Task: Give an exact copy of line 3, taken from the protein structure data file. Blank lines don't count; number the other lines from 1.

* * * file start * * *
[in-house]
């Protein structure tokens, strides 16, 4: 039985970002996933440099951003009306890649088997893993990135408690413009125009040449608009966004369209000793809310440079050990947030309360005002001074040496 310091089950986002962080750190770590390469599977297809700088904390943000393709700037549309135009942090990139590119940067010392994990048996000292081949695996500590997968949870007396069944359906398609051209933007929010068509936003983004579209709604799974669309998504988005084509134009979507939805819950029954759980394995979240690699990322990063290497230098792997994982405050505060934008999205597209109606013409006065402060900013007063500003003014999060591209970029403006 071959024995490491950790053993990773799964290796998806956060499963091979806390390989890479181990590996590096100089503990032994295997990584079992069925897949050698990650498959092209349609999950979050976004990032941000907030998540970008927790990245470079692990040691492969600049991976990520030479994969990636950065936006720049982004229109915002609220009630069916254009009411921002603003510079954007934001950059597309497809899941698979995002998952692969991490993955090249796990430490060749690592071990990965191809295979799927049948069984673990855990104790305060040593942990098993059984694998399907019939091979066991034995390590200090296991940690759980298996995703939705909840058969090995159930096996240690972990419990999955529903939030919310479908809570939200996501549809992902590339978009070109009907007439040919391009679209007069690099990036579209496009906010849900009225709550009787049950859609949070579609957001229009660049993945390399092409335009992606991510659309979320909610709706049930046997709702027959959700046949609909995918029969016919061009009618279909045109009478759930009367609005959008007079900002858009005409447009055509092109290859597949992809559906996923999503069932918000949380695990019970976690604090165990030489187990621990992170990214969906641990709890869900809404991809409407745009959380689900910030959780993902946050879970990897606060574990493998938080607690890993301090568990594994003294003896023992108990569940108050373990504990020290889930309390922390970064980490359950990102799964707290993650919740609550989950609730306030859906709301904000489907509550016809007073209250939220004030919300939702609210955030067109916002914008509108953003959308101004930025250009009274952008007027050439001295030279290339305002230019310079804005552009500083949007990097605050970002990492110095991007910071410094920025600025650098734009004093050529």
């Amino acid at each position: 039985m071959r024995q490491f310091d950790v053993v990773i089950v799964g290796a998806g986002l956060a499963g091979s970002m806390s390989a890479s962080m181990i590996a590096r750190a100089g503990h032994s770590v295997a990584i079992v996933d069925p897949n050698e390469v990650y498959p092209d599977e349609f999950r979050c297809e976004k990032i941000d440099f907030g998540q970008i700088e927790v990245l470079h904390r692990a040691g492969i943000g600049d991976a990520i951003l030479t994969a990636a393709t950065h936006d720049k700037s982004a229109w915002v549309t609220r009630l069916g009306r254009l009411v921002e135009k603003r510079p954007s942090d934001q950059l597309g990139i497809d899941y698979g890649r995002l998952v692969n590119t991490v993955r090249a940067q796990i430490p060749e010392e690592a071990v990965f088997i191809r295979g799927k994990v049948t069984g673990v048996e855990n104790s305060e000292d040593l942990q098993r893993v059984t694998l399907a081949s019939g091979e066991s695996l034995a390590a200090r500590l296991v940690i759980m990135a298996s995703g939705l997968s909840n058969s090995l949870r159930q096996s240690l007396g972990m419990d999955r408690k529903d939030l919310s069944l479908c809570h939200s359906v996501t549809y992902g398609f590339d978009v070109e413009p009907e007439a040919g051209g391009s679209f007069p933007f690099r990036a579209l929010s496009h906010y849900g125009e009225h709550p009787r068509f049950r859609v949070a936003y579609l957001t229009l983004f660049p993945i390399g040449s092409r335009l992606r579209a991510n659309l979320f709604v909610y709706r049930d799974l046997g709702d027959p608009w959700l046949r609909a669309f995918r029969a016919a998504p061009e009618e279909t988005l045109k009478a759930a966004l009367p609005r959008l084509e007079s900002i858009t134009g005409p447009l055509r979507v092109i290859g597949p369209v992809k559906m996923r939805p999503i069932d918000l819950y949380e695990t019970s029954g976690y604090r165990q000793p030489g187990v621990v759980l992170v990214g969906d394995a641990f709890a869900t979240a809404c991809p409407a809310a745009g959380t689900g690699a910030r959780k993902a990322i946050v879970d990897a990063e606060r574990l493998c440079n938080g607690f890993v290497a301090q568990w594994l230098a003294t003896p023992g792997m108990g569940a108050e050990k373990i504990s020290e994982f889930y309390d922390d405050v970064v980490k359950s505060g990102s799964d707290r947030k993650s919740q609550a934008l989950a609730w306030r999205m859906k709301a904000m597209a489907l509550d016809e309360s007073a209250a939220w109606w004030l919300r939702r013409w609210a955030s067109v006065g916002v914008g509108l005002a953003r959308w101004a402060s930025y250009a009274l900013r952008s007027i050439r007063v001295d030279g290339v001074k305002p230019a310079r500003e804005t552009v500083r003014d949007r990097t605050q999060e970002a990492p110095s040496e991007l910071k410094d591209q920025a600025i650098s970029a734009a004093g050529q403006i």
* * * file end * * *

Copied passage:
């Amino acid at each position: 039985m071959r024995q490491f310091d950790v053993v990773i089950v799964g290796a998806g986002l956060a499963g091979s970002m806390s390989a890479s962080m181990i590996a590096r750190a100089g503990h032994s770590v295997a990584i079992v996933d069925p897949n050698e390469v990650y498959p092209d599977e349609f999950r979050c297809e976004k990032i941000d440099f907030g998540q970008i700088e927790v990245l470079h904390r692990a040691g492969i943000g600049d991976a990520i951003l030479t994969a990636a393709t950065h936006d720049k700037s982004a229109w915002v549309t609220r009630l069916g009306r254009l009411v921002e135009k603003r510079p954007s942090d934001q950059l597309g990139i497809d899941y698979g890649r995002l998952v692969n590119t991490v993955r090249a940067q796990i430490p060749e010392e690592a071990v990965f088997i191809r295979g799927k994990v049948t069984g673990v048996e855990n104790s305060e000292d040593l942990q098993r893993v059984t694998l399907a081949s019939g091979e066991s695996l034995a390590a200090r500590l296991v940690i759980m990135a298996s995703g939705l997968s909840n058969s090995l949870r159930q096996s240690l007396g972990m419990d999955r408690k529903d939030l919310s069944l479908c809570h939200s359906v996501t549809y992902g398609f590339d978009v070109e413009p009907e007439a040919g051209g391009s679209f007069p933007f690099r990036a579209l929010s496009h906010y849900g125009e009225h709550p009787r068509f049950r859609v949070a936003y579609l957001t229009l983004f660049p993945i390399g040449s092409r335009l992606r579209a991510n659309l979320f709604v909610y709706r049930d799974l046997g709702d027959p608009w959700l046949r609909a669309f995918r029969a016919a998504p061009e009618e279909t988005l045109k009478a759930a966004l009367p609005r959008l084509e007079s900002i858009t134009g005409p447009l055509r979507v092109i290859g597949p369209v992809k559906m996923r939805p999503i069932d918000l819950y949380e695990t019970s029954g976690y604090r165990q000793p030489g187990v621990v759980l992170v990214g969906d394995a641990f709890a869900t979240a809404c991809p409407a809310a745009g959380t689900g690699a910030r959780k993902a990322i946050v879970d990897a990063e606060r574990l493998c440079n938080g607690f890993v290497a301090q568990w594994l230098a003294t003896p023992g792997m108990g569940a108050e050990k373990i504990s020290e994982f889930y309390d922390d405050v970064v980490k359950s505060g990102s799964d707290r947030k993650s919740q609550a934008l989950a609730w306030r999205m859906k709301a904000m597209a489907l509550d016809e309360s007073a209250a939220w109606w004030l919300r939702r013409w609210a955030s067109v006065g916002v914008g509108l005002a953003r959308w101004a402060s930025y250009a009274l900013r952008s007027i050439r007063v001295d030279g290339v001074k305002p230019a310079r500003e804005t552009v500083r003014d949007r990097t605050q999060e970002a990492p110095s040496e991007l910071k410094d591209q920025a600025i650098s970029a734009a004093g050529q403006i």